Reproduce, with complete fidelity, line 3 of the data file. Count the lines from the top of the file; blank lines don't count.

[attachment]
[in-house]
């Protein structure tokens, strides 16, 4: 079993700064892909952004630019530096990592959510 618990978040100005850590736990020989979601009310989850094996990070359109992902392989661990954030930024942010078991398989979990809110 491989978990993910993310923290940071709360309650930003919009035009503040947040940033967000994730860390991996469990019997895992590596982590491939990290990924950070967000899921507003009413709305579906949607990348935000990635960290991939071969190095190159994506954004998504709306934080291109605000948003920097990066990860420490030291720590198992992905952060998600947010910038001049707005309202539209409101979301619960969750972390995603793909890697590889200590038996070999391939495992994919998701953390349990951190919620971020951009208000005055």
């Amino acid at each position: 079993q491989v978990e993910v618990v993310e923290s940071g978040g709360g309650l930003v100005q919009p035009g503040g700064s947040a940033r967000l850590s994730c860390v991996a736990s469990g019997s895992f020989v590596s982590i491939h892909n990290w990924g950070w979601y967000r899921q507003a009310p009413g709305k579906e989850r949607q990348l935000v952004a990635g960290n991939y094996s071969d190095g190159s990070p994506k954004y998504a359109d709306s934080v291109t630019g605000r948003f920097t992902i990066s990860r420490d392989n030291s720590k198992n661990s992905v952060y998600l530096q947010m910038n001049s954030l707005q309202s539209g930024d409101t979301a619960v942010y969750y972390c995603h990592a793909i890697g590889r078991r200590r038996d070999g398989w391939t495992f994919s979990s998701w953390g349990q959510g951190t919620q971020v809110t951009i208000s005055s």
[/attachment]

């Amino acid at each position: 079993q491989v978990e993910v618990v993310e923290s940071g978040g709360g309650l930003v100005q919009p035009g503040g700064s947040a940033r967000l850590s994730c860390v991996a736990s469990g019997s895992f020989v590596s982590i491939h892909n990290w990924g950070w979601y967000r899921q507003a009310p009413g709305k579906e989850r949607q990348l935000v952004a990635g960290n991939y094996s071969d190095g190159s990070p994506k954004y998504a359109d709306s934080v291109t630019g605000r948003f920097t992902i990066s990860r420490d392989n030291s720590k198992n661990s992905v952060y998600l530096q947010m910038n001049s954030l707005q309202s539209g930024d409101t979301a619960v942010y969750y972390c995603h990592a793909i890697g590889r078991r200590r038996d070999g398989w391939t495992f994919s979990s998701w953390g349990q959510g951190t919620q971020v809110t951009i208000s005055s």